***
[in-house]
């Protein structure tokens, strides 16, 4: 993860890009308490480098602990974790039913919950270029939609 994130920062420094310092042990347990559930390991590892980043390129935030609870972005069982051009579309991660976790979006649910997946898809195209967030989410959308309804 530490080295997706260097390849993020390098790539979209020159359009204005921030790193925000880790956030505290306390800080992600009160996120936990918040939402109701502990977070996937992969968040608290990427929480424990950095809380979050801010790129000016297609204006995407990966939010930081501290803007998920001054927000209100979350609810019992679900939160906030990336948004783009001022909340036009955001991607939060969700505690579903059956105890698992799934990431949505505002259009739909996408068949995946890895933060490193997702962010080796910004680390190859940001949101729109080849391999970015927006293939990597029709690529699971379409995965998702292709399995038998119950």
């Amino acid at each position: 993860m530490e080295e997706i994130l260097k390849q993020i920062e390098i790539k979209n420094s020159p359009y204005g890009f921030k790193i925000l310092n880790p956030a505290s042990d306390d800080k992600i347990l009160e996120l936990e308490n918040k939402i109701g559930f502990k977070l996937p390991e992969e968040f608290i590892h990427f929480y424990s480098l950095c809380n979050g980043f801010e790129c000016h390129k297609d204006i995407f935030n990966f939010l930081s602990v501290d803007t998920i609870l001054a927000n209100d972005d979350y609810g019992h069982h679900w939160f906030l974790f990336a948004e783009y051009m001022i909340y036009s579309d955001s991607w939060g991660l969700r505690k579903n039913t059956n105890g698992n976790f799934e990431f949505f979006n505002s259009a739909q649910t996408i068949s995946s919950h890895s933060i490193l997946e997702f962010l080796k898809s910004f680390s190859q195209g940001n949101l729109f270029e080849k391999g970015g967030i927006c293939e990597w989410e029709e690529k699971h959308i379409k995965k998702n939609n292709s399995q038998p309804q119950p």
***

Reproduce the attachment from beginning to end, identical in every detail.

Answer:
[in-house]
């Protein structure tokens, strides 16, 4: 993860890009308490480098602990974790039913919950270029939609 994130920062420094310092042990347990559930390991590892980043390129935030609870972005069982051009579309991660976790979006649910997946898809195209967030989410959308309804 530490080295997706260097390849993020390098790539979209020159359009204005921030790193925000880790956030505290306390800080992600009160996120936990918040939402109701502990977070996937992969968040608290990427929480424990950095809380979050801010790129000016297609204006995407990966939010930081501290803007998920001054927000209100979350609810019992679900939160906030990336948004783009001022909340036009955001991607939060969700505690579903059956105890698992799934990431949505505002259009739909996408068949995946890895933060490193997702962010080796910004680390190859940001949101729109080849391999970015927006293939990597029709690529699971379409995965998702292709399995038998119950």
């Amino acid at each position: 993860m530490e080295e997706i994130l260097k390849q993020i920062e390098i790539k979209n420094s020159p359009y204005g890009f921030k790193i925000l310092n880790p956030a505290s042990d306390d800080k992600i347990l009160e996120l936990e308490n918040k939402i109701g559930f502990k977070l996937p390991e992969e968040f608290i590892h990427f929480y424990s480098l950095c809380n979050g980043f801010e790129c000016h390129k297609d204006i995407f935030n990966f939010l930081s602990v501290d803007t998920i609870l001054a927000n209100d972005d979350y609810g019992h069982h679900w939160f906030l974790f990336a948004e783009y051009m001022i909340y036009s579309d955001s991607w939060g991660l969700r505690k579903n039913t059956n105890g698992n976790f799934e990431f949505f979006n505002s259009a739909q649910t996408i068949s995946s919950h890895s933060i490193l997946e997702f962010l080796k898809s910004f680390s190859q195209g940001n949101l729109f270029e080849k391999g970015g967030i927006c293939e990597w989410e029709e690529k699971h959308i379409k995965k998702n939609n292709s399995q038998p309804q119950p």